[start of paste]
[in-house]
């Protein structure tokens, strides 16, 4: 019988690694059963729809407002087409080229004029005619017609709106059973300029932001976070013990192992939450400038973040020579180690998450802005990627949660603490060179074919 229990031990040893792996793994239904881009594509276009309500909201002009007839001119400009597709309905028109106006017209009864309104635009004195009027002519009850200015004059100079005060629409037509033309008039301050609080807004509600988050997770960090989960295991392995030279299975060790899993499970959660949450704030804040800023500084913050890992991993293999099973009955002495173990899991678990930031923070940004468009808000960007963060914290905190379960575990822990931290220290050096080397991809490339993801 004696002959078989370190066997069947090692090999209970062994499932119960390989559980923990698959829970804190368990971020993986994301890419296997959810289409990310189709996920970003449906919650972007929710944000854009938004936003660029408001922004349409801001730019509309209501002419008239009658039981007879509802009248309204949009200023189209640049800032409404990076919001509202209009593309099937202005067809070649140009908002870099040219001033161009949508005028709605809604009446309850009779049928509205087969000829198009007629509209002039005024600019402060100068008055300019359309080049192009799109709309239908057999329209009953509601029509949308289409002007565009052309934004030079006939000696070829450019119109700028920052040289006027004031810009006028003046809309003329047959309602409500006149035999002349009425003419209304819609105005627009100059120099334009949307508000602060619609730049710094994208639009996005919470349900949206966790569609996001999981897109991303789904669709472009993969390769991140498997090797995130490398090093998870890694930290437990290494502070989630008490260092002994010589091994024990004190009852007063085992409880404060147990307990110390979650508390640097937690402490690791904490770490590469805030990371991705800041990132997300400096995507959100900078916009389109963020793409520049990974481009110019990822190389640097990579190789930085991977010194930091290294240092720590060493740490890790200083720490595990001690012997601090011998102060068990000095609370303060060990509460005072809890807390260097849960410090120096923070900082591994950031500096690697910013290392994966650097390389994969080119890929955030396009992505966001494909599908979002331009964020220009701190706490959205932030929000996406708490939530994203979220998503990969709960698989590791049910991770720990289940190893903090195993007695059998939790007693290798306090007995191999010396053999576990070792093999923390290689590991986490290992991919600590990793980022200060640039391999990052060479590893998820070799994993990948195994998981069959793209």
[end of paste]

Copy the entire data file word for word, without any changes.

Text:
[in-house]
């Protein structure tokens, strides 16, 4: 019988690694059963729809407002087409080229004029005619017609709106059973300029932001976070013990192992939450400038973040020579180690998450802005990627949660603490060179074919 229990031990040893792996793994239904881009594509276009309500909201002009007839001119400009597709309905028109106006017209009864309104635009004195009027002519009850200015004059100079005060629409037509033309008039301050609080807004509600988050997770960090989960295991392995030279299975060790899993499970959660949450704030804040800023500084913050890992991993293999099973009955002495173990899991678990930031923070940004468009808000960007963060914290905190379960575990822990931290220290050096080397991809490339993801 004696002959078989370190066997069947090692090999209970062994499932119960390989559980923990698959829970804190368990971020993986994301890419296997959810289409990310189709996920970003449906919650972007929710944000854009938004936003660029408001922004349409801001730019509309209501002419008239009658039981007879509802009248309204949009200023189209640049800032409404990076919001509202209009593309099937202005067809070649140009908002870099040219001033161009949508005028709605809604009446309850009779049928509205087969000829198009007629509209002039005024600019402060100068008055300019359309080049192009799109709309239908057999329209009953509601029509949308289409002007565009052309934004030079006939000696070829450019119109700028920052040289006027004031810009006028003046809309003329047959309602409500006149035999002349009425003419209304819609105005627009100059120099334009949307508000602060619609730049710094994208639009996005919470349900949206966790569609996001999981897109991303789904669709472009993969390769991140498997090797995130490398090093998870890694930290437990290494502070989630008490260092002994010589091994024990004190009852007063085992409880404060147990307990110390979650508390640097937690402490690791904490770490590469805030990371991705800041990132997300400096995507959100900078916009389109963020793409520049990974481009110019990822190389640097990579190789930085991977010194930091290294240092720590060493740490890790200083720490595990001690012997601090011998102060068990000095609370303060060990509460005072809890807390260097849960410090120096923070900082591994950031500096690697910013290392994966650097390389994969080119890929955030396009992505966001494909599908979002331009964020220009701190706490959205932030929000996406708490939530994203979220998503990969709960698989590791049910991770720990289940190893903090195993007695059998939790007693290798306090007995191999010396053999576990070792093999923390290689590991986490290992991919600590990793980022200060640039391999990052060479590893998820070799994993990948195994998981069959793209």